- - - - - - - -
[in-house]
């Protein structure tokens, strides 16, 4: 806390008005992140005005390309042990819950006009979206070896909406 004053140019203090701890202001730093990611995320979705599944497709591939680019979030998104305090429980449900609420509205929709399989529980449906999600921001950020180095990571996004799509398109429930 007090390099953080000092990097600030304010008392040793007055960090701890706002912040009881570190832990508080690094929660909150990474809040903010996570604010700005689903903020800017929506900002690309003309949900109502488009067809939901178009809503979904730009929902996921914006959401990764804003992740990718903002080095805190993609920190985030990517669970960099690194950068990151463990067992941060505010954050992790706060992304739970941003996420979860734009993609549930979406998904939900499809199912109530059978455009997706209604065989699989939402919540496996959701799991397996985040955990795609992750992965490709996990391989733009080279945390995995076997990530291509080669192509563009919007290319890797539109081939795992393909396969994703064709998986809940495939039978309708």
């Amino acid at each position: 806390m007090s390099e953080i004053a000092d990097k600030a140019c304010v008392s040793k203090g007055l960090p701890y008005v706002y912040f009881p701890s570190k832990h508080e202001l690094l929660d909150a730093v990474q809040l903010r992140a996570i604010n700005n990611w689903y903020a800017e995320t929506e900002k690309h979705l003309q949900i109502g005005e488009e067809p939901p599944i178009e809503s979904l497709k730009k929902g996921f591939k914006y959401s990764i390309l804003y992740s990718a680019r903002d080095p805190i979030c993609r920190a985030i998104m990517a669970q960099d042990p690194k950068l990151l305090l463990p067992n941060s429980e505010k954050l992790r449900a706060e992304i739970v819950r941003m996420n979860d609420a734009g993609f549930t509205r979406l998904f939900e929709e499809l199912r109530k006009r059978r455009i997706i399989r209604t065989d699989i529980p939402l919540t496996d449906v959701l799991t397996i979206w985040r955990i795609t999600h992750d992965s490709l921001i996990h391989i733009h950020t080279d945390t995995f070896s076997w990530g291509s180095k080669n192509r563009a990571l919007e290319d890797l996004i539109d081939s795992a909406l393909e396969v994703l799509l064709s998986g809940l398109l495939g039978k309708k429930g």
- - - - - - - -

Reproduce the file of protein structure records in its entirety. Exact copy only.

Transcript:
[in-house]
């Protein structure tokens, strides 16, 4: 806390008005992140005005390309042990819950006009979206070896909406 004053140019203090701890202001730093990611995320979705599944497709591939680019979030998104305090429980449900609420509205929709399989529980449906999600921001950020180095990571996004799509398109429930 007090390099953080000092990097600030304010008392040793007055960090701890706002912040009881570190832990508080690094929660909150990474809040903010996570604010700005689903903020800017929506900002690309003309949900109502488009067809939901178009809503979904730009929902996921914006959401990764804003992740990718903002080095805190993609920190985030990517669970960099690194950068990151463990067992941060505010954050992790706060992304739970941003996420979860734009993609549930979406998904939900499809199912109530059978455009997706209604065989699989939402919540496996959701799991397996985040955990795609992750992965490709996990391989733009080279945390995995076997990530291509080669192509563009919007290319890797539109081939795992393909396969994703064709998986809940495939039978309708």
């Amino acid at each position: 806390m007090s390099e953080i004053a000092d990097k600030a140019c304010v008392s040793k203090g007055l960090p701890y008005v706002y912040f009881p701890s570190k832990h508080e202001l690094l929660d909150a730093v990474q809040l903010r992140a996570i604010n700005n990611w689903y903020a800017e995320t929506e900002k690309h979705l003309q949900i109502g005005e488009e067809p939901p599944i178009e809503s979904l497709k730009k929902g996921f591939k914006y959401s990764i390309l804003y992740s990718a680019r903002d080095p805190i979030c993609r920190a985030i998104m990517a669970q960099d042990p690194k950068l990151l305090l463990p067992n941060s429980e505010k954050l992790r449900a706060e992304i739970v819950r941003m996420n979860d609420a734009g993609f549930t509205r979406l998904f939900e929709e499809l199912r109530k006009r059978r455009i997706i399989r209604t065989d699989i529980p939402l919540t496996d449906v959701l799991t397996i979206w985040r955990i795609t999600h992750d992965s490709l921001i996990h391989i733009h950020t080279d945390t995995f070896s076997w990530g291509s180095k080669n192509r563009a990571l919007e290319d890797l996004i539109d081939s795992a909406l393909e396969v994703l799509l064709s998986g809940l398109l495939g039978k309708k429930g």